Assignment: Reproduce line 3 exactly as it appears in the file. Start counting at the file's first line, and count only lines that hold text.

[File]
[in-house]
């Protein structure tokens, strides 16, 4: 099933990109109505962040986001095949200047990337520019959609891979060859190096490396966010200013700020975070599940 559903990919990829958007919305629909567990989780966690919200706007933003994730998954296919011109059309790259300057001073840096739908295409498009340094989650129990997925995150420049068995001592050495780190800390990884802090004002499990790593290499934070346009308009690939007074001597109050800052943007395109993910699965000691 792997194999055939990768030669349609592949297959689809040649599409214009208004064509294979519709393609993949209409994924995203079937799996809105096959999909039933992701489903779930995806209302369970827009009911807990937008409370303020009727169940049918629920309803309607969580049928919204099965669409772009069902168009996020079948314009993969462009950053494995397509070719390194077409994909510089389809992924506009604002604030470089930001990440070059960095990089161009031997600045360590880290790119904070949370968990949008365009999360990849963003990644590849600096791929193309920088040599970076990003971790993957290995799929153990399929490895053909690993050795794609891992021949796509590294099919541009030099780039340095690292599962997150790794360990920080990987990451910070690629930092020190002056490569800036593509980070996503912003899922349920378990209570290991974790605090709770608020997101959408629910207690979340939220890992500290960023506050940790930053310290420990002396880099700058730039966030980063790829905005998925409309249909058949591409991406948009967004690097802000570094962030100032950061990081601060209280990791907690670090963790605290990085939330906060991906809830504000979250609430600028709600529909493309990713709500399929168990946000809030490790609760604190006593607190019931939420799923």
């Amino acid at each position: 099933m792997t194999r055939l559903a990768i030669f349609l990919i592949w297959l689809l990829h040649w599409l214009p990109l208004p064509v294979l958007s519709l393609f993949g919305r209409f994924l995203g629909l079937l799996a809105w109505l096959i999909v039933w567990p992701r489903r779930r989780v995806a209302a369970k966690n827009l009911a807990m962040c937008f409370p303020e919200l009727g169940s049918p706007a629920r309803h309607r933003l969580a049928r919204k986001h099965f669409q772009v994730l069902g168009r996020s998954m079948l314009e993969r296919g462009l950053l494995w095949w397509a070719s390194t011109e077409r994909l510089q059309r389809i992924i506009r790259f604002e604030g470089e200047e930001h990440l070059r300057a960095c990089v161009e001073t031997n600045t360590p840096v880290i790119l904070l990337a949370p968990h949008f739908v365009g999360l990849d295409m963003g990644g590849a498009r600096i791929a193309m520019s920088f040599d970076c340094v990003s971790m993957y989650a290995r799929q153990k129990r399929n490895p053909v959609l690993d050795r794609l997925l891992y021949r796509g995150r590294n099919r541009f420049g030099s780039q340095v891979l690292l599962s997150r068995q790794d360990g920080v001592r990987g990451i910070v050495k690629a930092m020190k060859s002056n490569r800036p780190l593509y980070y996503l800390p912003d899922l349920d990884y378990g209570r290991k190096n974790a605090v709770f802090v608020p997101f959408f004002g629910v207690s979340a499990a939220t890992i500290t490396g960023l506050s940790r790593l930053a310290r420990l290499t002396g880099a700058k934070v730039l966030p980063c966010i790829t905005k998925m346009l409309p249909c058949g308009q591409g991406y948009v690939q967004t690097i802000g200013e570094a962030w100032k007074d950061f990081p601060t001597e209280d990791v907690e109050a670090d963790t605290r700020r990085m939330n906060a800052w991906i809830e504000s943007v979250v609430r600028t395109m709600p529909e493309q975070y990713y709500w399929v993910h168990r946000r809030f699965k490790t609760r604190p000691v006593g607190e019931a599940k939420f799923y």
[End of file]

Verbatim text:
């Amino acid at each position: 099933m792997t194999r055939l559903a990768i030669f349609l990919i592949w297959l689809l990829h040649w599409l214009p990109l208004p064509v294979l958007s519709l393609f993949g919305r209409f994924l995203g629909l079937l799996a809105w109505l096959i999909v039933w567990p992701r489903r779930r989780v995806a209302a369970k966690n827009l009911a807990m962040c937008f409370p303020e919200l009727g169940s049918p706007a629920r309803h309607r933003l969580a049928r919204k986001h099965f669409q772009v994730l069902g168009r996020s998954m079948l314009e993969r296919g462009l950053l494995w095949w397509a070719s390194t011109e077409r994909l510089q059309r389809i992924i506009r790259f604002e604030g470089e200047e930001h990440l070059r300057a960095c990089v161009e001073t031997n600045t360590p840096v880290i790119l904070l990337a949370p968990h949008f739908v365009g999360l990849d295409m963003g990644g590849a498009r600096i791929a193309m520019s920088f040599d970076c340094v990003s971790m993957y989650a290995r799929q153990k129990r399929n490895p053909v959609l690993d050795r794609l997925l891992y021949r796509g995150r590294n099919r541009f420049g030099s780039q340095v891979l690292l599962s997150r068995q790794d360990g920080v001592r990987g990451i910070v050495k690629a930092m020190k060859s002056n490569r800036p780190l593509y980070y996503l800390p912003d899922l349920d990884y378990g209570r290991k190096n974790a605090v709770f802090v608020p997101f959408f004002g629910v207690s979340a499990a939220t890992i500290t490396g960023l506050s940790r790593l930053a310290r420990l290499t002396g880099a700058k934070v730039l966030p980063c966010i790829t905005k998925m346009l409309p249909c058949g308009q591409g991406y948009v690939q967004t690097i802000g200013e570094a962030w100032k007074d950061f990081p601060t001597e209280d990791v907690e109050a670090d963790t605290r700020r990085m939330n906060a800052w991906i809830e504000s943007v979250v609430r600028t395109m709600p529909e493309q975070y990713y709500w399929v993910h168990r946000r809030f699965k490790t609760r604190p000691v006593g607190e019931a599940k939420f799923y």